10. Ahhh high school. I wrote similar adolecent *ahem* tripe πŸ˜‰ Instead of VC Andrews I modeled my stories after Christopher Pike’s gruesome tales of teens gone wrong, spirits returning, suicides and murders!!

    Sometimes, I miss those days.

  11. Flowers in the Attic? CLASSIC.
    at 13, i would have written bad poems about my crush on you.
    wait, i’m still doing that today!

  12. ” All My Children meets Sweet Valley High”

    I’d buy that now, even at almost 40.

    Get on it…

  13. Firstly, love the name πŸ˜‰

    Secondly, this made me think of sitting in the back of my school library reading “Are You There God? It’s Me, Margaret,” trying to figure out what the hell a menstrual belt is and why they left this book on the shelf in an elementary school.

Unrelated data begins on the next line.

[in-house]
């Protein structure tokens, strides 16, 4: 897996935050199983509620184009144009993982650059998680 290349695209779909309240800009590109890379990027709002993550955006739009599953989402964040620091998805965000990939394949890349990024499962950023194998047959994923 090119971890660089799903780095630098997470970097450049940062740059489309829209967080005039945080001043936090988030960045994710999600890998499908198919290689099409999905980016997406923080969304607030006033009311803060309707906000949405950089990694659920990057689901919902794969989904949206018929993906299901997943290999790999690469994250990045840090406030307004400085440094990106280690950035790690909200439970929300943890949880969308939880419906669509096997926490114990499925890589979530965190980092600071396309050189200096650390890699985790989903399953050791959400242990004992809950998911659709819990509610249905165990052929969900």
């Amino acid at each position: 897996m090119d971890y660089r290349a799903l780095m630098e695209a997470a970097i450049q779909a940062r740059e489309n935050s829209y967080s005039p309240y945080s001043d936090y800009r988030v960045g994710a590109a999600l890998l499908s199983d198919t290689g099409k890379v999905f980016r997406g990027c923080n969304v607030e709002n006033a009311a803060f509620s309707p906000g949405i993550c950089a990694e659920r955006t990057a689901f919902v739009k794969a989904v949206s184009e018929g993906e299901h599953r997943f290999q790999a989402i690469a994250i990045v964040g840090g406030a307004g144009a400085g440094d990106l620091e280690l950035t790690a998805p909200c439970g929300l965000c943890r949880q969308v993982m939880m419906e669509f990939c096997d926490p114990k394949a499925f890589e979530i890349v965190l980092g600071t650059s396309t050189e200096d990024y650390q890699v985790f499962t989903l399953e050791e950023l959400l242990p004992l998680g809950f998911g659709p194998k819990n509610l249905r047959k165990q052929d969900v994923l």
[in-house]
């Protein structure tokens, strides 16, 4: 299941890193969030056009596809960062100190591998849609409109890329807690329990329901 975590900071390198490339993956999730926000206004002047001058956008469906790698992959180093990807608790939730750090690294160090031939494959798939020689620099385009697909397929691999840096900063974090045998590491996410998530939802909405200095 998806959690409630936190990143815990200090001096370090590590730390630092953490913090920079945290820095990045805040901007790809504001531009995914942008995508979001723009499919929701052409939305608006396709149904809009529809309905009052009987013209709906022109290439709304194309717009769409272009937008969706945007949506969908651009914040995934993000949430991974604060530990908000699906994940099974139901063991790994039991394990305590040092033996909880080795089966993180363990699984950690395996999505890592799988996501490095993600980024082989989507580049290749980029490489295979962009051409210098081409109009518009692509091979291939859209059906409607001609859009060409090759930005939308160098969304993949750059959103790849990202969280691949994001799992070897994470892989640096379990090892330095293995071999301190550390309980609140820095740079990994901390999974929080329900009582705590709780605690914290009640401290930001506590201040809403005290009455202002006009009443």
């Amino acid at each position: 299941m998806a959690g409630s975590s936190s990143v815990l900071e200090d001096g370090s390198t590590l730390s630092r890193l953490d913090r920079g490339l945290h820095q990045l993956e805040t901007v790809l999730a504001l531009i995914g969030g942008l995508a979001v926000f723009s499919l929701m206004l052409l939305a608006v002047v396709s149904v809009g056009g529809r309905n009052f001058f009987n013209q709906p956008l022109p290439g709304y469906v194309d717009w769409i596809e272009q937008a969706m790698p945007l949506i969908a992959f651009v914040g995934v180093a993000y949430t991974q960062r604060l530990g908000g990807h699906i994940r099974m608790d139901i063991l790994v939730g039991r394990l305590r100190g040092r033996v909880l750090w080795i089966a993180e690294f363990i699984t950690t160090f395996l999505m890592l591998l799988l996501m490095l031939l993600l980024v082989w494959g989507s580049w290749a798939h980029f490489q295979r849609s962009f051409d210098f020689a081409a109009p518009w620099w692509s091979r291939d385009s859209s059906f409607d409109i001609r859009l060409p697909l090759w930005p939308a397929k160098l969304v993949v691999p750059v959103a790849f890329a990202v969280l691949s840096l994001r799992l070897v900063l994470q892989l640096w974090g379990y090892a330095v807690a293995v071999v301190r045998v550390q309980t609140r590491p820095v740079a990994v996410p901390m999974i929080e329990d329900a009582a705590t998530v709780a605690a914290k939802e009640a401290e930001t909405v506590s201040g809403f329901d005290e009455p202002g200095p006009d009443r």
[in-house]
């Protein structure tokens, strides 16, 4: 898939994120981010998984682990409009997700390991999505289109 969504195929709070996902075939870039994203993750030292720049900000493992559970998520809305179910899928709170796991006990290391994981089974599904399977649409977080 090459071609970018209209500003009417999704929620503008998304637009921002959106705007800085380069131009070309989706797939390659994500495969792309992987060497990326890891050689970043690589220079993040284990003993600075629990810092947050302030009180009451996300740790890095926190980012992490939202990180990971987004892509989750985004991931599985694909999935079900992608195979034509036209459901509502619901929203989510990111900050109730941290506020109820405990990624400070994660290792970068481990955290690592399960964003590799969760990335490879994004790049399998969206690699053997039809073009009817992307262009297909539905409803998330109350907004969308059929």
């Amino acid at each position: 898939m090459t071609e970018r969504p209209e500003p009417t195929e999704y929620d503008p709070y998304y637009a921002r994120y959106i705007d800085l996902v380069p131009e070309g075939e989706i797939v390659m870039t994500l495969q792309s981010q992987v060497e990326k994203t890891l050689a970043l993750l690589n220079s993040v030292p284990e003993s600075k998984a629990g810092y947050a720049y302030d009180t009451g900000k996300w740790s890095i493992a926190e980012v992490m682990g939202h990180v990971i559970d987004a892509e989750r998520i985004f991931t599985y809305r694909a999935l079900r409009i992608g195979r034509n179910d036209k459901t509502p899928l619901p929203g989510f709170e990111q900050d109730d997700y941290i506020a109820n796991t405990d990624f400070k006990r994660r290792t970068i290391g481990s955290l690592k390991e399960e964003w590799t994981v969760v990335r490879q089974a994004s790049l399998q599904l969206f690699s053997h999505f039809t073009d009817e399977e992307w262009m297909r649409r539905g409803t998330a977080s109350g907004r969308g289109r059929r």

I still have some of my old writing from back then. My kids get a huge kick out of it.

  14. Loved this and the memories it brings back when the epitome of super cool and delish had a car with a personalized license plate “Bruce1”.

  15. I never read Sweet Valley High although I have read VC Andrews. I can only imagine what the combination of the two would be like though!

    Do you still have any of the old stories that you had written?

  16. Oh gosh, you have brought me straight back to my high school diary.

    And to that letter… that I sent to that boy… that I still cringe about when I remember it.

  17. “Addled by beauty.”

    I so wanted all the men in my life to be “addled by beauty.”

    MY beauty that is.

    Sadly, it was more often “Befuddled by rambling.”

  18. LOVE this!! Brings back so many memories of me in high school – typing away on my computer (wishing I had a type writer, it would be so Louis Lane) and losing myself in the tales I would tell to escape my life.